Marja Bekendam-de Boer, together with her husband runs an inland fisheries enterprise in the centre of the Netherlands. They fish during the summer months in freshwater and their main target species is eel.
Since 2003 Marja has been involved with women in fisheries in the Netherlands and Europe. Also, since 2008 she has been the chairperson of AKTEA, the European network of Women in fisheries and aquaculture.
1. What are you currently working on within the context of SSF?
In our own enterprise I do bookkeeping/financial administration and collect information about legislations/regulations etc. Together with my husband we struggle to keep the enterprise profitable and protect it from being crushed by bigger organisations (sports anglers, animal welfare, etc.) It feels good to share our sorrows as husband and wife. It has become real teamwork over the last 30 years! Besides that, I do presentations about inland fisheries for women’s organisations. The eel fisheries are a typical Dutch culture heritage but people know little about it.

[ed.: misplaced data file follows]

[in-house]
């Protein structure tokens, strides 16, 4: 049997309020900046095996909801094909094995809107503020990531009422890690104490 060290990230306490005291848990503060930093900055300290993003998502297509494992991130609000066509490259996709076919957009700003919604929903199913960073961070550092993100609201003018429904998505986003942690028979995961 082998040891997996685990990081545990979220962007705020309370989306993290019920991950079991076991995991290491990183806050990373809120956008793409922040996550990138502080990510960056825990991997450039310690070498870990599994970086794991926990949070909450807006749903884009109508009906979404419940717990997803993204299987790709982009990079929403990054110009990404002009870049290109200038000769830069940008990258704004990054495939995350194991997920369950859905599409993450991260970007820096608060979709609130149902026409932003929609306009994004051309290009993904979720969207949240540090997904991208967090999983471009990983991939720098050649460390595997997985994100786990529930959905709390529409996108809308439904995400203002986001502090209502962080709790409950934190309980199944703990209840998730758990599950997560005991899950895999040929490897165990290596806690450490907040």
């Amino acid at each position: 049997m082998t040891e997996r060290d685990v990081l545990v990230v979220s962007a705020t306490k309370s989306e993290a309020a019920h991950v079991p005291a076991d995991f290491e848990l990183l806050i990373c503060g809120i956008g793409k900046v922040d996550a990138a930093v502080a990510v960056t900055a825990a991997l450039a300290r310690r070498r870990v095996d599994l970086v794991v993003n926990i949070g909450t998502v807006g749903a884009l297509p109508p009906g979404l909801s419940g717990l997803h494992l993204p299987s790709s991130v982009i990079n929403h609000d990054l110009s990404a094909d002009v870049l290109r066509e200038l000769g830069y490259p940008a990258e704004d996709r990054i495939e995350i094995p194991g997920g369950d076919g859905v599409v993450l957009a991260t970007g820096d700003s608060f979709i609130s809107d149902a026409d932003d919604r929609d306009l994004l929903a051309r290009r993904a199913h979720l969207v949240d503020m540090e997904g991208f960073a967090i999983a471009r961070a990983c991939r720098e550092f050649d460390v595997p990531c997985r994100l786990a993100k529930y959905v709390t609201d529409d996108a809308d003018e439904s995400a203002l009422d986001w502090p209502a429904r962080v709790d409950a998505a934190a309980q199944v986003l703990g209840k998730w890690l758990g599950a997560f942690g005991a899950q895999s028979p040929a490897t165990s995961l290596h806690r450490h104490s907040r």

2. If you could single out one or two most significant factors for securing sustainability of SSF, what would these factors be?
It is very important to have women involved in the family enterprise. They take – more than most men – care of the future of the family enterprise. They can collect information and encourage their partner to fish sustainably which is necessary to have a next fishing generation. In AKTEA we like to say: behind every boat, there is a woman, a family and a (coastal) community. The work of collaborative spouses is often invisible but very important for the fishing industry.
3. About the research cluster: what does it mean when you sign up?
I am ‘just’ a simple fisherwoman, I did not go to university or something like that. I see that most people in your network are academics so we speak a different ‘language’. But I must admit, therefore, it is extra nice to have a ‘real fisherwoman’ as member of the week.